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Effect of litter quality and soil variables on the stabilization of organic matter

Marcella Catoni1, Michele E. D'Amico1, Eleonora Bonifacio1
1 DISAFA, University of Turin

O 4.3 in Below ground turnover of C and nutrients in forest soils

14.07.2014, 11:55-12:15, H17

Organic matter (OM) is the most important factor affecting soil fertility and nutrient recycling in forest soils. However, the amounts of organic C stored in soils depend on the dynamic equilibrium between emissions and retentions, which is specific of the different OM pools. A key element for assessing C dynamics in forest soils is the identification of the links between soil OM pools and stabilization mechanisms. OM may in fact be stabilized against decomposition thanks to its inherent recalcitrance and to organo-mineral associations, including coulombic (H-bonding, anion and cation exchange, ligand exchange, cation bridges) and non-coulombic interactions.

The purpose of this study was the assessment of the main mechanisms of SOM stabilization in forest soils as a function of the characteristics of the mineral phase and of litter quality. In a mountain area of the Ligurian Alps (NW Italy), we selected 21 soil profiles taking into account both lithology and forest cover. Soil chemical analyses were performed and both organic and mineral horizons were oxidized with 6% NaClO at pH 8 to remove the most labile OM pool. Subsequently the mineral fraction was dissolved with 10% HF to split the NaClO-resistant pool into recalcitrant and mineral-associated OM.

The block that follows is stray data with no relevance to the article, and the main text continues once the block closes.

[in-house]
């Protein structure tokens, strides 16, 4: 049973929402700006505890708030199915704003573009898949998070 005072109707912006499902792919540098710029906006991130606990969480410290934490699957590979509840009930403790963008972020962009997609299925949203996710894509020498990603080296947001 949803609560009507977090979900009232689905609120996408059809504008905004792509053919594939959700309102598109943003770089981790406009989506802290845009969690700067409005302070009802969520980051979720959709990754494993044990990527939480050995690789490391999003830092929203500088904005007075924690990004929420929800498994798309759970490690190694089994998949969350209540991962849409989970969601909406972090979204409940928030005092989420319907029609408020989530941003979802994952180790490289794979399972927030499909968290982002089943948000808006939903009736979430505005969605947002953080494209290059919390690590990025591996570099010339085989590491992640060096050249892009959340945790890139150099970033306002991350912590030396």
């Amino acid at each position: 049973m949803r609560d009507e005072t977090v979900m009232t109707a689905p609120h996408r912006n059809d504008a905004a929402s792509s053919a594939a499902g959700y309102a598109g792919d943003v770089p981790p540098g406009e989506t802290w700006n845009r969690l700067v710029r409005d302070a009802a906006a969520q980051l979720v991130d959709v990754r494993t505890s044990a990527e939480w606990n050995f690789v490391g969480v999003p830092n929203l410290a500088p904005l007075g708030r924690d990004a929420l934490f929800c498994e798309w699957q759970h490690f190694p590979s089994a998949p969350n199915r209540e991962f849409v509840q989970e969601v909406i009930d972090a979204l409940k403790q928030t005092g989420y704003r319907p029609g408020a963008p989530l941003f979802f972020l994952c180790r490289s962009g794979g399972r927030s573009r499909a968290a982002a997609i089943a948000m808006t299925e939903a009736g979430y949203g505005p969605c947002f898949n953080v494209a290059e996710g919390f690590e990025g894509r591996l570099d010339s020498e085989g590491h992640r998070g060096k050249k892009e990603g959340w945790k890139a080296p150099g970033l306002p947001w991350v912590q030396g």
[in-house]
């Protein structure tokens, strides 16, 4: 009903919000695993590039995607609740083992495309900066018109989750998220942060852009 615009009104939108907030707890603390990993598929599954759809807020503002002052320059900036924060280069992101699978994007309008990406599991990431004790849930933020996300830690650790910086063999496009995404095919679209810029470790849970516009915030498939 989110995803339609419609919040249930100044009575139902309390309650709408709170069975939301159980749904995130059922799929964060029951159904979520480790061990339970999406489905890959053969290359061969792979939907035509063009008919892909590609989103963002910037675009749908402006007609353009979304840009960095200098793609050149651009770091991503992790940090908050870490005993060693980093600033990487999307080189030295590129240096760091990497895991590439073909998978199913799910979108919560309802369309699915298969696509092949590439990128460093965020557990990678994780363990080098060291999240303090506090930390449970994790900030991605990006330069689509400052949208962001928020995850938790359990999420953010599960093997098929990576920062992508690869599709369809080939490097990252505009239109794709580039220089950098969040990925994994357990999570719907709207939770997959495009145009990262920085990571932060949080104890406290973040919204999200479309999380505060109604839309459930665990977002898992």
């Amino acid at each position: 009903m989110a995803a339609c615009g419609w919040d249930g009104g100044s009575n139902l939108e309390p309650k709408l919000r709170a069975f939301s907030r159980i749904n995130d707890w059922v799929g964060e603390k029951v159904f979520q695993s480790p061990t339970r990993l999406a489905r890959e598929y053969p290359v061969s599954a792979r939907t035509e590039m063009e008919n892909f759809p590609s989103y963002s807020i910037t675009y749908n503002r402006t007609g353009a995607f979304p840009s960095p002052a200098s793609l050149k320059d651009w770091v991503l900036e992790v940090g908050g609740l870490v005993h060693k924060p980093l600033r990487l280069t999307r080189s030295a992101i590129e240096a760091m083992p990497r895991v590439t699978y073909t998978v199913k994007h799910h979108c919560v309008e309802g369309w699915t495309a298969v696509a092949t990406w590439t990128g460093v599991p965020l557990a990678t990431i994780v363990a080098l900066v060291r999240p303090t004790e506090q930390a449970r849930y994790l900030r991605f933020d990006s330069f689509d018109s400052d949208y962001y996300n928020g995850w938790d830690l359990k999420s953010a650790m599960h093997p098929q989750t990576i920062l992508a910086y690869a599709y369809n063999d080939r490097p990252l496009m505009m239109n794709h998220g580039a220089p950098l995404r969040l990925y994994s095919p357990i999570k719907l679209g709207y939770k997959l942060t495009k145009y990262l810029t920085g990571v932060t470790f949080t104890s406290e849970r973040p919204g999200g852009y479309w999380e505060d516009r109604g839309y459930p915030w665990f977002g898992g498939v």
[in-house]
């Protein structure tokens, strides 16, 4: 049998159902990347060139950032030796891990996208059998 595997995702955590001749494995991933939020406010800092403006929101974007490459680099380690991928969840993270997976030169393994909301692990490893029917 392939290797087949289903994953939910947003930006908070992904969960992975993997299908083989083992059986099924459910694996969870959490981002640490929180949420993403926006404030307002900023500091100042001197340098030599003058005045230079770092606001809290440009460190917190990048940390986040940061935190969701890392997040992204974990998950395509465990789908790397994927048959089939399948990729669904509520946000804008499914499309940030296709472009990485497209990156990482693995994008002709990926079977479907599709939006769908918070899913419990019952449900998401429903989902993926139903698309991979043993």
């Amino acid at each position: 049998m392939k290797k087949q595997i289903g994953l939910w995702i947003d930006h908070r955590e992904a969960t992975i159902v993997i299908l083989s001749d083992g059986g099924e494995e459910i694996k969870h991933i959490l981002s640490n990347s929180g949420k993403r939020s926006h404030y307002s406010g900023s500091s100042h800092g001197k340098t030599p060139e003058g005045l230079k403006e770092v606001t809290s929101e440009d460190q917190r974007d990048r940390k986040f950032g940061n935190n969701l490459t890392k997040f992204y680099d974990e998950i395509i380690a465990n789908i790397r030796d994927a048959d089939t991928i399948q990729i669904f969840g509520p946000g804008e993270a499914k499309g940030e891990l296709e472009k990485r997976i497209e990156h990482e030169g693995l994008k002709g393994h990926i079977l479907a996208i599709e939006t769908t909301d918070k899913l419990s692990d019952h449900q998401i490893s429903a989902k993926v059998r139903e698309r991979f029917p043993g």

The profiles mostly showed a low degree of evolution (Regosols and Cambisols), although in some cases the amount of OM was enough to form a mollic epipedon. Podzols and Alisols/Luvisols were found where the slope was less steep and pedogenic factors more favourable.

The parent material sharply affected the characteristics of mineral horizons: fine texture prevailed in the presence of calcareous or dolomitic rocks and non-calcareous slates, resulting in a higher cation exchange capacity, while coarser fractions dominated in soils developed from gneiss and quartzite. The presence of carbonates induced a larger amount of crystalline Fe phases and influenced pH and base saturation along the whole profile, as a consequence of the low pedogenic development.

Although the total amount of organic C and the C/N ratio did differ in relation to forest cover, litter quality was the key variable in determining OM stabilization by chemical recalcitrance. Soils developed under beech or chestnut had the largest amounts of recalcitrant OM (around 40% of OC), while the soils of fir and open larch stands, as well as those found in hornbeam-ash associations, showed values around 10% of OC. Litter quality and characteristics of the parent material interacted in determining organo-mineral associations. Poorly crystalline Fe oxides played a key role in stabilising OM, emphasizing the importance of ligand exchange reactions in non-calcareous soils where, however, the final effect depended also on litter characteristics. On carbonate substrates, a complex suite of chemical properties affected organo-mineral interactions that varied according to the horizon type and to the pedogenic processes that have occurred.



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last modified 2014-04-04